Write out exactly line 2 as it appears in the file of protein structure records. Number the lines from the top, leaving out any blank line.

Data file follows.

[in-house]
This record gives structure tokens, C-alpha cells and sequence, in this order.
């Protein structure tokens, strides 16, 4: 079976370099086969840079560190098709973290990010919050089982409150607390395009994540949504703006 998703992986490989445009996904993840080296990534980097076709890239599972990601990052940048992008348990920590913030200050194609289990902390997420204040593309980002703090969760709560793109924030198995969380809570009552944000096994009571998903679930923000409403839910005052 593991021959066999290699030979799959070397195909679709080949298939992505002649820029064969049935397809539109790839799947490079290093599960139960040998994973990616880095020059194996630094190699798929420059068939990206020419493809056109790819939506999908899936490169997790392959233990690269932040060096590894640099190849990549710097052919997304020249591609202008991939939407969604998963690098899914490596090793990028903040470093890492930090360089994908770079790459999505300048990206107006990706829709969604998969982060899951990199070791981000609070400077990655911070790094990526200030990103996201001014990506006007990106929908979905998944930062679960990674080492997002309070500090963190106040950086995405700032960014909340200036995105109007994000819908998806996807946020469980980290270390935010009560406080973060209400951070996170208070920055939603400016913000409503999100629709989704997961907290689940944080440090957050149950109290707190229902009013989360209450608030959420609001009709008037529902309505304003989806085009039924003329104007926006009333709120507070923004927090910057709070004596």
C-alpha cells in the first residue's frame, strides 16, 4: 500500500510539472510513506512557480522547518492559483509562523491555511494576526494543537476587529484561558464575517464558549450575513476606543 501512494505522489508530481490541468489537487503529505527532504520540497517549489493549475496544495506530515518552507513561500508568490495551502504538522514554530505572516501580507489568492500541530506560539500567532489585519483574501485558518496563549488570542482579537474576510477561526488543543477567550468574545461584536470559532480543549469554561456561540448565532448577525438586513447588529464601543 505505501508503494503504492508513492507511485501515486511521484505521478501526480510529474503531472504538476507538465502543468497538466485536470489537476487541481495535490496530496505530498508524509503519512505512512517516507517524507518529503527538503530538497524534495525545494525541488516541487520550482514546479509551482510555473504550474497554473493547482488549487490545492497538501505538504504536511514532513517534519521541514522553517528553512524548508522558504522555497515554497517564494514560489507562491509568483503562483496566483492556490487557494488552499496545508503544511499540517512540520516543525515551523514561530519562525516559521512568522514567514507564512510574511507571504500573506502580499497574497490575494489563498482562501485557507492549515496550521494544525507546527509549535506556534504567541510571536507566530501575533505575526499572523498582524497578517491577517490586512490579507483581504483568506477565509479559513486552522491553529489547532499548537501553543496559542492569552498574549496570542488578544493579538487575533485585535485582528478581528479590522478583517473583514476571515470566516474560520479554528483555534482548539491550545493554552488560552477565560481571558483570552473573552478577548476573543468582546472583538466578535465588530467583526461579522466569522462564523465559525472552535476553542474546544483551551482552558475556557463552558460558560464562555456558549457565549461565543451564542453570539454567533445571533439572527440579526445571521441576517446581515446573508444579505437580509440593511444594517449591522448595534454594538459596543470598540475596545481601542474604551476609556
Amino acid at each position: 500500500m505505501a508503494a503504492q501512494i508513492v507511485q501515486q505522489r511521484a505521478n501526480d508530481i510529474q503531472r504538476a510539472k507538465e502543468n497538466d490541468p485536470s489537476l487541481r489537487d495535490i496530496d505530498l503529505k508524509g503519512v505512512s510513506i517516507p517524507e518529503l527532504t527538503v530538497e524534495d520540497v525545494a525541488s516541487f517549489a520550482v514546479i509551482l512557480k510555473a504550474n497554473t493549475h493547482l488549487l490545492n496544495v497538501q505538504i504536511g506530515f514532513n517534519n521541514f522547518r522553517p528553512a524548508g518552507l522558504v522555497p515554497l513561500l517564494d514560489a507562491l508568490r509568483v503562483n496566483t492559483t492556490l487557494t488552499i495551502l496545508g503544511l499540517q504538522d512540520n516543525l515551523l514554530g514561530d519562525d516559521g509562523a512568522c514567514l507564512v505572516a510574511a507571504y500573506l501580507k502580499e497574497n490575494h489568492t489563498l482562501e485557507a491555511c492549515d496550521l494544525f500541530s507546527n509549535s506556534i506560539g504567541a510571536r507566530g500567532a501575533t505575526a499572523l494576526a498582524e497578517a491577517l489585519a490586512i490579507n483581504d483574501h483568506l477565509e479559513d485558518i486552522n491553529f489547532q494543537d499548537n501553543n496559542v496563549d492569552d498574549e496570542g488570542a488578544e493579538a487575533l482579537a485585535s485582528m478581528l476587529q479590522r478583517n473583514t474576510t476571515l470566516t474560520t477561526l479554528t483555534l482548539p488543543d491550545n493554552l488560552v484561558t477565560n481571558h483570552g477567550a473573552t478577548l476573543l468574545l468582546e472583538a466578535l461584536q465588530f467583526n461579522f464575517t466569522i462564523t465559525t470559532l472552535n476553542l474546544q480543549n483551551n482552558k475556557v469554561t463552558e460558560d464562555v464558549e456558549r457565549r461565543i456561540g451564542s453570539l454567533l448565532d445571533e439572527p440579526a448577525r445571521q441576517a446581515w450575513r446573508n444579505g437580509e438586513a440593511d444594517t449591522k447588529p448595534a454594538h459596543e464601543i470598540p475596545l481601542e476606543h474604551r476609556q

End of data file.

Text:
This record gives structure tokens, C-alpha cells and sequence, in this order.